The world’s first streetcar line was in New York which
began operating in 1832. However, it was an American,
George Train, who opened Britain’s first true permanent
street tramway, in Birkenhead on 30 August
The Edwardian era saw a mass explosion in the
building and electrifying of tram routes in towns and
cities throughout Britain, and by 1910, there were more
than 300 tramways, nearly half of them opened in the
first decade of the twentieth century. By 1914, the
combined London area tram operators comprised the
largest tram network in Europe. However, the First
World War called a halt to the expansion of tramways,
as tens of thousands of drivers, conductors and other
staff joined the armed forces.
The writing on the wall for trams had by then
begun to appear, with only five new lines opening
during 1910-13. The motor omnibus had begun to
arrive and offered far greater flexibility, especially in
places where tram routes had been found to be
unprofitable. The 1930s marked the start of a mass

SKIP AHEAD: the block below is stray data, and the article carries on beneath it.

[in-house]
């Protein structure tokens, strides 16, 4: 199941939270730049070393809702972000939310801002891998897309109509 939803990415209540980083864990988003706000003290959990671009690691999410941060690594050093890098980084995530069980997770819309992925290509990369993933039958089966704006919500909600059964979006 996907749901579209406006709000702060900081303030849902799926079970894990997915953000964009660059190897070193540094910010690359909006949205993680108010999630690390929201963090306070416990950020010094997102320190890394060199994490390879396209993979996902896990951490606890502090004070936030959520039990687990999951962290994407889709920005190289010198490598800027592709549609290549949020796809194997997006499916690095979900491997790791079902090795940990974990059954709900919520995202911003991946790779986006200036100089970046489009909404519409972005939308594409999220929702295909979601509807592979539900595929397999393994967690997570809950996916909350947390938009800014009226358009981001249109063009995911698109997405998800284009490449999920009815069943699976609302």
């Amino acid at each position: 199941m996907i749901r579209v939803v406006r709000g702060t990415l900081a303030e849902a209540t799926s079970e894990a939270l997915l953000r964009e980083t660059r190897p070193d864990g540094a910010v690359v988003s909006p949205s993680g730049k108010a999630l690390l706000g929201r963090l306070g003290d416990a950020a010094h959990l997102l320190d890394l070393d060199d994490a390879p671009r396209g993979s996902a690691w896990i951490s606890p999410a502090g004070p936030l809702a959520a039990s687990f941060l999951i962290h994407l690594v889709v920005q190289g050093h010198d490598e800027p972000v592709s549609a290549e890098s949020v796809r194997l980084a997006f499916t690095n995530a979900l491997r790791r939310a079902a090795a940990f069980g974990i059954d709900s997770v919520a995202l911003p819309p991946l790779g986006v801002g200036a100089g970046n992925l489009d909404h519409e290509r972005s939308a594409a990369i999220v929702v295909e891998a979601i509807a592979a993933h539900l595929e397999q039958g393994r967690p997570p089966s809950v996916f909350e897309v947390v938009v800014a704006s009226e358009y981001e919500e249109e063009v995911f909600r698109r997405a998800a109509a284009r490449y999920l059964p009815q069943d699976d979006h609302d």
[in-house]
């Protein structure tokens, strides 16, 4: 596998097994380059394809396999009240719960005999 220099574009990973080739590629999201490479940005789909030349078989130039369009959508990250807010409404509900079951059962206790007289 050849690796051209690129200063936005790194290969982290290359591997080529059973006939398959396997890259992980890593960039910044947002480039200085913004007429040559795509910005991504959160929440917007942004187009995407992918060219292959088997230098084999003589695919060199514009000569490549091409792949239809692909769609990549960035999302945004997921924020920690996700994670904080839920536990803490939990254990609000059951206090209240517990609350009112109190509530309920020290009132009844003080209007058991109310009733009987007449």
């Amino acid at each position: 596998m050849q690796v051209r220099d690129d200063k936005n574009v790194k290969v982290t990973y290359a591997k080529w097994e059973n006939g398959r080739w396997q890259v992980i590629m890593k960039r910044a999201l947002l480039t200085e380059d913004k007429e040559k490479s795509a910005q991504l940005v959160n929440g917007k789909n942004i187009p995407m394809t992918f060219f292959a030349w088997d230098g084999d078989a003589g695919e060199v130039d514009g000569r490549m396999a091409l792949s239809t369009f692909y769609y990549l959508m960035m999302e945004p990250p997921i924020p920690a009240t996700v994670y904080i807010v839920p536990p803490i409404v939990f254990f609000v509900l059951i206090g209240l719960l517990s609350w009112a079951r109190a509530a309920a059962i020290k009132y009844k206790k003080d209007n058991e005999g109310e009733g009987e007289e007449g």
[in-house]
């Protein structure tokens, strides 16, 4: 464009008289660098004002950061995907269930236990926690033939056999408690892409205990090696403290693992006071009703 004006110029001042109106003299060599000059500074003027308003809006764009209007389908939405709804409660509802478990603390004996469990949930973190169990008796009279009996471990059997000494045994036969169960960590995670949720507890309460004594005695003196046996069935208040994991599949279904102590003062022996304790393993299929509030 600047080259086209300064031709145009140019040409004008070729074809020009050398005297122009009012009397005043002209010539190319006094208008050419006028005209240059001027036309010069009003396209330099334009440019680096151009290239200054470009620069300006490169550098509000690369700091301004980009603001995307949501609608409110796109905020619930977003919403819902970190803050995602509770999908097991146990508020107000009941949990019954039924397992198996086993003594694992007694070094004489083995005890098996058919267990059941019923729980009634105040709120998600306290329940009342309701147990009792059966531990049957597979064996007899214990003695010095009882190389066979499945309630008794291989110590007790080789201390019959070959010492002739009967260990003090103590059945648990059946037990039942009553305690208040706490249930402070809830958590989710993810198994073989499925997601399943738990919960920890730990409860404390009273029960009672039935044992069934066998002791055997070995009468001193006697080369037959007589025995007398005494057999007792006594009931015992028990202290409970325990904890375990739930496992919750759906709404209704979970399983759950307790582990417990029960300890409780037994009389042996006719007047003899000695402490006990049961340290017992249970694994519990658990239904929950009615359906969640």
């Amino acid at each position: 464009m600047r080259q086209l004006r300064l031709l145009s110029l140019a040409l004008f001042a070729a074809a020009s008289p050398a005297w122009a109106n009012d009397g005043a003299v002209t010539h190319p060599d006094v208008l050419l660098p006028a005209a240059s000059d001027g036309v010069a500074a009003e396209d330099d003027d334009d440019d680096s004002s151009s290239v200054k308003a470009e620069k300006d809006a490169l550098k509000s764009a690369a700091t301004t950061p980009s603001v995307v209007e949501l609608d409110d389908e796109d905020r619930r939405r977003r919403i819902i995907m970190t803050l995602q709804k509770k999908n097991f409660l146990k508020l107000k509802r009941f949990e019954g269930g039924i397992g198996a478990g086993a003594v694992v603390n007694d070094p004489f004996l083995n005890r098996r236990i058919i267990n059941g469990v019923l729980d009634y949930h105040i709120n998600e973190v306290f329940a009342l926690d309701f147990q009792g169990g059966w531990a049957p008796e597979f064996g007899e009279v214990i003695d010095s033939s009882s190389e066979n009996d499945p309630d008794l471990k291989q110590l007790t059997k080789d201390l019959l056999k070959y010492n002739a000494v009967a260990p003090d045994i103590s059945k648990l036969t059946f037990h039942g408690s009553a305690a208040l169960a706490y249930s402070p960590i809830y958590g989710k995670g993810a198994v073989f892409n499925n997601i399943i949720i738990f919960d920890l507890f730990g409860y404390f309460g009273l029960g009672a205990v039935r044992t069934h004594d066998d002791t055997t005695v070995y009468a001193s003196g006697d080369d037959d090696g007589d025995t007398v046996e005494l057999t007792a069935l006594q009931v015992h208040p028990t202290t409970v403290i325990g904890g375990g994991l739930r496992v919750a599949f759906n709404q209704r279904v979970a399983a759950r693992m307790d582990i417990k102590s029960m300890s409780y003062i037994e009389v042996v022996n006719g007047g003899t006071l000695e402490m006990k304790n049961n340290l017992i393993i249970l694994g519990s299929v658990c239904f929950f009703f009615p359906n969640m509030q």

abandonment of tramways as road traffic increased.
Around the beginning of the 1950s trams became
the target of preservationists, and today major historic
collections are held at the Crich Tramway Village, the
Beamish Open Air Museum and the Seaton Tramway
to name but three.
Commercial trams have also made
a major comeback in Britain’s cities. Worsening road
congestion following soaring levels of car ownership
saw planners look again at the tram concept, and draw
up several light rail schemes. Far from being an
anachronism, such developments suggest that street
trams may well have been ahead of their time.
Expert Robin Jones re-tells the story of Britain’s
trams. In more than 60 images and with a sharp and
incisive text, Spirit of BritishTrams is the ideal brief guide,
in Halsgrove’s collectible, pocket-size format.
A graduate of the University of Central
England, Robin Jones, founding editor of
Heritage Railway magazine, was a news
editor and chief investigative reporter at
the Birmingham Evening Mail, and over
the years has produced several books
and special publications, along with
historical features for numerous other
newspapers and periodicals. He has
been interested in railways from a
very early age, when his elder brother
Stewart took him trainspotting at
Widney Manor Station in Solihull at the
age of four, at the end of the British
Railways steam age.
Imprint: PiXZ Books. ISBN 978 0 85710 048 1, hardback, 110x155mm, 64 pages. Published July 2011.